Tuesday, May 31, 2016
About the Photographer


Marty Jones has been interested in bird photography ever since his first visit in 2004 to see the magnificent flocks of Sandhill Cranes at Jasper-Pulaski FWA.  Marty enjoys the challenges and rewards of taking a good bird photograph and meeting other people who share an interest in birding and bird photography.

Marty is a Regulatory Compliance Consultant for the Indiana Statewide Association of Rural Electric Cooperatives and lives near Terre Haute with his daughter Addison. Visit Marty L. Jone's Bird Photography Website. You'll see over 260 different Indiana bird species represented in the site including several rarities.

Bird of the Month Archives

Past Featured Birds of the Month

Yellow Warbler, April 2016

Tree Swallow, March 2016

Steller's Jay, February 2016

Brown Pelican, January 2016

Acorn Woodpecker, December 2015

Dusky Grouse, November 2015

American Crow, October 2015

Ruddy Turnstone, September 2015

Scarlet Tanager, August 2015

House Sparrow, July 16, 2015

Tufted Titmouse, July 15, 2015

White-Throated Sparrow, July 14, 2015

Red-Bellied Woodpecker, July 13, 2015

Red-Winged Blackbird, July 12, 2015

Pine Siskin, July 11, 2015

Mourning Dove, July 10, 2015

Hairy Woodpecker, July 8, 2015

Eastern Bluebird, July 7, 2015

Downy Woodpecker, July 6, 2015

Dark-Eyed Junco, July 5, 2015 

Chipping Sparrow, July 4, 2015

Purple Finch, July 3, 2015

House Finch, July 2, 2015

Black-Capped and Carolina Chickadees, June 29, 2015

Baltimore Oriole, June 26, 2015

American Goldfinch, June 24, 2015

American Tree Sparrow, June 22, 2015

Bird of the Month? Week? Day?

Peregrine Falcon, June 2015

Chestnut-Sided Warbler, May 2015

Kirtland's Warbler, April 2015

Yellow-Bellied Sapsucker, March 2015

Pied-Billed Grebe, February 2015

Snow Bunting, January 2015

Northern Cardinal, December 2014

Winter Wren, November 2014

Northern Saw-Whet Owl, October 2014

American Bittern, September 2014

Chimney Swift, August 2014

Summer Tanager, July 2014

Canada Warbler, June 2014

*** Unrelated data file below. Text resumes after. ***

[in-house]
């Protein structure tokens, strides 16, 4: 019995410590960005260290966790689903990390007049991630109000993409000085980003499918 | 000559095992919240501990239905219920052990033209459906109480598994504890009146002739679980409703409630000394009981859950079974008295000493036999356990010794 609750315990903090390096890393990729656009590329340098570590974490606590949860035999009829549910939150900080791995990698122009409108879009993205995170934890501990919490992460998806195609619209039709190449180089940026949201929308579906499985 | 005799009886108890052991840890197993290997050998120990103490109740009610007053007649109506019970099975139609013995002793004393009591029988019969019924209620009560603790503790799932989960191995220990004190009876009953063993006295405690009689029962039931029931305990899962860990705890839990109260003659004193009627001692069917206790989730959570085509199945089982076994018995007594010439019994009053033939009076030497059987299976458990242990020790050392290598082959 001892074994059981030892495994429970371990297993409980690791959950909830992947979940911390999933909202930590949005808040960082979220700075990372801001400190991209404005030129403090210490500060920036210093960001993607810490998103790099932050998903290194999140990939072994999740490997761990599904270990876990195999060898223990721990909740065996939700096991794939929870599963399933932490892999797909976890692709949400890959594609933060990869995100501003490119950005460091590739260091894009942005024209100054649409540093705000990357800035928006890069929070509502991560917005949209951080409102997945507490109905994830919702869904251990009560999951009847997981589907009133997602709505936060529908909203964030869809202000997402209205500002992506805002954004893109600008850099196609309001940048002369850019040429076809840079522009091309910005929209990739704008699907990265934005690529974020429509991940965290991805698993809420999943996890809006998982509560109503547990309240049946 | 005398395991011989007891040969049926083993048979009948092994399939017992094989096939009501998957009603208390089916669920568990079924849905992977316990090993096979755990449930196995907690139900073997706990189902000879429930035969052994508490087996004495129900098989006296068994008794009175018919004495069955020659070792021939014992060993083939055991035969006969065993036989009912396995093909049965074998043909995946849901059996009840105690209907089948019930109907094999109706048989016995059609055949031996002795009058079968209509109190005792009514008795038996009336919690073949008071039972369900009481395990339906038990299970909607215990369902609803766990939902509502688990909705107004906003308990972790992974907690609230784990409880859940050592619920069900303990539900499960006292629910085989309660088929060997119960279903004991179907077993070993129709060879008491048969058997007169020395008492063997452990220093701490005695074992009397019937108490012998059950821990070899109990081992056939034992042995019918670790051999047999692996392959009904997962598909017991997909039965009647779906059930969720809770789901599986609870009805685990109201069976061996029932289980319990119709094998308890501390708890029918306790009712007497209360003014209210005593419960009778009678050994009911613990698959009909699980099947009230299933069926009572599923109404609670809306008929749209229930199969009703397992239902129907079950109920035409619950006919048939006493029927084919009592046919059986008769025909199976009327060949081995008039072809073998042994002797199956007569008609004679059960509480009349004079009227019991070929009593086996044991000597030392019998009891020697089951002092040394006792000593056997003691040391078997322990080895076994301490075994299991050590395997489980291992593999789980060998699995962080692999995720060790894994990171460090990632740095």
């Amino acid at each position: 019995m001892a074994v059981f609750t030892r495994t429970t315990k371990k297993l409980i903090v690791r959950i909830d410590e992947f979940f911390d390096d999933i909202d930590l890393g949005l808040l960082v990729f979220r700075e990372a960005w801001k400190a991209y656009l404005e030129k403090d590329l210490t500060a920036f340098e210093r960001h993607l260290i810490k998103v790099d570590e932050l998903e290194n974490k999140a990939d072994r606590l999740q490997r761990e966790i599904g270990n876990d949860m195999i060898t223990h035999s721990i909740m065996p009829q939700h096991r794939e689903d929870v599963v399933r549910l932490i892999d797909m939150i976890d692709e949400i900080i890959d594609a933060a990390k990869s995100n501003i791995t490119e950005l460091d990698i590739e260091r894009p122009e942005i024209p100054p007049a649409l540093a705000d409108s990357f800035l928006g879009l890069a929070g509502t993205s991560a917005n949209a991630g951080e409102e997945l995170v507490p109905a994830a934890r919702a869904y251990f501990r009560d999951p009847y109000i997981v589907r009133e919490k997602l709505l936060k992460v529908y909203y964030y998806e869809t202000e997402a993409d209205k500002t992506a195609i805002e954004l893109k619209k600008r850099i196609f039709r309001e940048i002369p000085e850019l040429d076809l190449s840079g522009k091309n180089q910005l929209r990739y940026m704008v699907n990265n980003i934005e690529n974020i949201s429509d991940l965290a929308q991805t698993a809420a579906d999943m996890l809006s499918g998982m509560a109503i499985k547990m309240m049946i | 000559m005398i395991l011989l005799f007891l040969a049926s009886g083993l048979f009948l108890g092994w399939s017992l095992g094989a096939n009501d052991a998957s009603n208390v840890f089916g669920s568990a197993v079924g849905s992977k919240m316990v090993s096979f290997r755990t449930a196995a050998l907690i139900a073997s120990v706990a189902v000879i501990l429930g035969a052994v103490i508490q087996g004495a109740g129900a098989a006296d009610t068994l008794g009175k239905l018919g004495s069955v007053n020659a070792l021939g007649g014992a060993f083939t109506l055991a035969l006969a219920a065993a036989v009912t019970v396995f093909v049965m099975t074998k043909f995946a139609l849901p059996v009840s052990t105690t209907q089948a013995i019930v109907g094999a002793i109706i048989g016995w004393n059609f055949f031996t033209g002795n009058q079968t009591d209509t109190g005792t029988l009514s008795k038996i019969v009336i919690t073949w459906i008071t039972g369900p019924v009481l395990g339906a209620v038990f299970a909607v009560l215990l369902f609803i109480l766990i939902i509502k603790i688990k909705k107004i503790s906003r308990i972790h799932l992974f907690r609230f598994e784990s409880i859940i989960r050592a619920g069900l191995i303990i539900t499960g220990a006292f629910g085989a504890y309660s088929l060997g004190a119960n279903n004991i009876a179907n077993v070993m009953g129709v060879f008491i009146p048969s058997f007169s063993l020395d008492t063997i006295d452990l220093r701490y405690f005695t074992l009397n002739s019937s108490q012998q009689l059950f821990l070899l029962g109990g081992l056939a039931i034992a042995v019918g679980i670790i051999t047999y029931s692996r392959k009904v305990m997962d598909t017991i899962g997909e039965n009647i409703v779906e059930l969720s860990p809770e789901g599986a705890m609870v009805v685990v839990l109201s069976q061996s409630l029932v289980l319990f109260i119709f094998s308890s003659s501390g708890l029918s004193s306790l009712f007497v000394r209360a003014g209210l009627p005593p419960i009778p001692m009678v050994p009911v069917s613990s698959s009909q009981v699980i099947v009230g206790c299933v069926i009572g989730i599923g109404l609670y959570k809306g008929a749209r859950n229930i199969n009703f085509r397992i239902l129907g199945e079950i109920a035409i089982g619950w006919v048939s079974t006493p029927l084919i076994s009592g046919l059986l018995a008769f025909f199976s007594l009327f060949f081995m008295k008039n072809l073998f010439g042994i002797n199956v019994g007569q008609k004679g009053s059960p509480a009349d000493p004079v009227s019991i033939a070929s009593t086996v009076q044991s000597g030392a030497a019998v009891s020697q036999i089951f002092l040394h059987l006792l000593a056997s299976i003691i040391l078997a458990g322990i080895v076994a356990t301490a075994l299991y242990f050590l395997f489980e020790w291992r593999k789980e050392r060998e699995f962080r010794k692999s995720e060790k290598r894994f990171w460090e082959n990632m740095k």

Magnolia Warbler, May 2014

American Woodcock, April 2014

American Robin, March 2014

Great-horned Owl, October 2012

Bald Eagle, September, 2012

American Kestrel, June, 2012

American Robin, February, 2012

American Crow, January, 2012

Calliope Hummingbird, December, 2011

White-tailed Hawk, November, 2011

Long-tailed Jaeger, October, 2011

Warbling VIreo, August, 2011

Black-billed Cuckoo, June, 2011

Summer Tanager, May, 2011

Fox Sparrow, April, 2011

American White Pelican, March, 2011

Hooded Merganser, February, 2011

Backyard Birds of Indiana

Common Feeder Birds

Feeding backyard birds is often a lot of fun, but have you ever wondered what kind of bird is at your feeder? We're here to help! Thanks to the photographic efforts of Marty Jones, this page will help you learn the most common birds that visit our Indiana feeders.

Thanks for visiting and THANK YOU for feeding our feathered friends!

 Northern Cardinal  White-breasted Nuthatch
Northern Cardinal 
Ruby-throated Hummingbird
White-breasted Nuthatch
 Dark-eyed Junko  Brown-headed Cowbird Carolina Chickadee
Dark-eyed Junco
Brown-headed Cowbird
Carolina Chickadee
 American Robin  Downie Woodpecker European Starling
American Robin
Downy Woodpecker
European Starling
Mourning Dove Song Sparrow
House Sparrow
Mourning Dove
Song Sparrow

Bird of the Month

Prairie Warbler

by Alex Forsythe

Despite its name, Prairie Warblers are not typically found in prairies or in back yards. As an early successional species, they prefer large brushy areas and young trees. They are not widespread in Indiana, and even the earliest records of sightings are few. Prairie Warblers were first recorded in the northern half of Indiana in 1892, with one recorded in Wabash on May 2, 1892 and two in Lebanon on April 29, 1892. In that year, the Prairie Warbler had only been reported in four locations across Indiana. (Amos Butler, Proceedings of the Indiana Academy of Science, Volume 3, 1893).